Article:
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Radiation Dose Management: Weighing Risk Versus Benefit
John R. Haaga 1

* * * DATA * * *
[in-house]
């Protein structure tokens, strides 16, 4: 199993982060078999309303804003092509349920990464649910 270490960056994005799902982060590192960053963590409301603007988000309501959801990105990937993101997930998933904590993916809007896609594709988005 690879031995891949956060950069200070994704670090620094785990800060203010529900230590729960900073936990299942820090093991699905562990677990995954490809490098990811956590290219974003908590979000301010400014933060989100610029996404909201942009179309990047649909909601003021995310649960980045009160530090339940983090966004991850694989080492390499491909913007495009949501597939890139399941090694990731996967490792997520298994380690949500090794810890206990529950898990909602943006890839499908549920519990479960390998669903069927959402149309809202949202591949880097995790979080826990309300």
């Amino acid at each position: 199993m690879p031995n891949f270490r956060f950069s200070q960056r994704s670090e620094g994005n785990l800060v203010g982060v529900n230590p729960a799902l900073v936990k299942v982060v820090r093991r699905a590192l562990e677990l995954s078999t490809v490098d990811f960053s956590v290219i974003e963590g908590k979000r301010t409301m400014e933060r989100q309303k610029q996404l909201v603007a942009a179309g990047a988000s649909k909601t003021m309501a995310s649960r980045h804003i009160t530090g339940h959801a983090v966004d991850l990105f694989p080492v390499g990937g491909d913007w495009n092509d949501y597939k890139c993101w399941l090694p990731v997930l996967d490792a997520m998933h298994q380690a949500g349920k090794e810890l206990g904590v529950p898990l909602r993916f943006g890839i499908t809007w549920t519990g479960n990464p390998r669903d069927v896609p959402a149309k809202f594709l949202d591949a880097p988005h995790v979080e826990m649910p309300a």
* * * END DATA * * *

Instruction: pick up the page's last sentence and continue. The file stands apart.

espite the fact that our editor has already pronounced in a prior editorial that elements of this topic are a “no-brainer,” I am pleased to submit this commentary. For many years I have been involved with the clinical application of CT, and I have an intense interest in this topic [1, 2]. Just as the management of radiation dose and image quality were relevant with early CT scanners, they are especially important now in view of the increased number of clinical applications, modern multislice CT technology [3], the proliferation of CT-guided procedures, early trends toward screening studies [4], and the recent controversy concerning the linkage of CT to cancer in children. [5]. As with all medical diagnosis and treatment, it is important to evaluate the benefits versus the risks of any procedure and to attempt to maximize the positive and minimize the negative. The rational use of CT relative to patient care involves two components: the appropriate selection of patients and minimization of the radiation dose without compromising diagnostic quality. Appropriate clinical selection of patients has been evaluated by the American College of Radiology, which has widely disseminated indication guidelines; therefore, that topic will not be discussed in this article. One of the major imperatives of rational CT is to minimize the amount of radiation used to obtain diagnostic scans or to execute interventional procedures. The basic physics principles that were applied for many years with conventional